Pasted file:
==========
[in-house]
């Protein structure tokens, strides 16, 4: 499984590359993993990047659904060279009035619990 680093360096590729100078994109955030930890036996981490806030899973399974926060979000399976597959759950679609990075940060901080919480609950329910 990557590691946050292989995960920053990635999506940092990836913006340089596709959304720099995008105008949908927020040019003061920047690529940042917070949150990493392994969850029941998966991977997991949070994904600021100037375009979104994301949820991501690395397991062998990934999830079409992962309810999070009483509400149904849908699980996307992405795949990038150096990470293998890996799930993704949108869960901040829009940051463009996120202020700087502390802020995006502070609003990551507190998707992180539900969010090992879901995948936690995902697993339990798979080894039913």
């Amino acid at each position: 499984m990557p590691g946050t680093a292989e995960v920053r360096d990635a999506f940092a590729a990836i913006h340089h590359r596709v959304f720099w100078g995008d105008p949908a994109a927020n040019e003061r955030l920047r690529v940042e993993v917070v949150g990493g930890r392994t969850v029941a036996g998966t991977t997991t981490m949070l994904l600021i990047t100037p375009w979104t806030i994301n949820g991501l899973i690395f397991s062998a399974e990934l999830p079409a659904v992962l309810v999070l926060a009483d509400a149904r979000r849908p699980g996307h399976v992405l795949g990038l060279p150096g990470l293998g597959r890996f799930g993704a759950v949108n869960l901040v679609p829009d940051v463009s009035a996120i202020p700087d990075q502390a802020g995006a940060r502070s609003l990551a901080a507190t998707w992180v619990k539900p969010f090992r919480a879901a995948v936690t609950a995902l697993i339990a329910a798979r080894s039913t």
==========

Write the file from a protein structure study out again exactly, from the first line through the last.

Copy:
[in-house]
């Protein structure tokens, strides 16, 4: 499984590359993993990047659904060279009035619990 680093360096590729100078994109955030930890036996981490806030899973399974926060979000399976597959759950679609990075940060901080919480609950329910 990557590691946050292989995960920053990635999506940092990836913006340089596709959304720099995008105008949908927020040019003061920047690529940042917070949150990493392994969850029941998966991977997991949070994904600021100037375009979104994301949820991501690395397991062998990934999830079409992962309810999070009483509400149904849908699980996307992405795949990038150096990470293998890996799930993704949108869960901040829009940051463009996120202020700087502390802020995006502070609003990551507190998707992180539900969010090992879901995948936690995902697993339990798979080894039913």
């Amino acid at each position: 499984m990557p590691g946050t680093a292989e995960v920053r360096d990635a999506f940092a590729a990836i913006h340089h590359r596709v959304f720099w100078g995008d105008p949908a994109a927020n040019e003061r955030l920047r690529v940042e993993v917070v949150g990493g930890r392994t969850v029941a036996g998966t991977t997991t981490m949070l994904l600021i990047t100037p375009w979104t806030i994301n949820g991501l899973i690395f397991s062998a399974e990934l999830p079409a659904v992962l309810v999070l926060a009483d509400a149904r979000r849908p699980g996307h399976v992405l795949g990038l060279p150096g990470l293998g597959r890996f799930g993704a759950v949108n869960l901040v679609p829009d940051v463009s009035a996120i202020p700087d990075q502390a802020g995006a940060r502070s609003l990551a901080a507190t998707w992180v619990k539900p969010f090992r919480a879901a995948v936690t609950a995902l697993i339990a329910a798979r080894s039913t």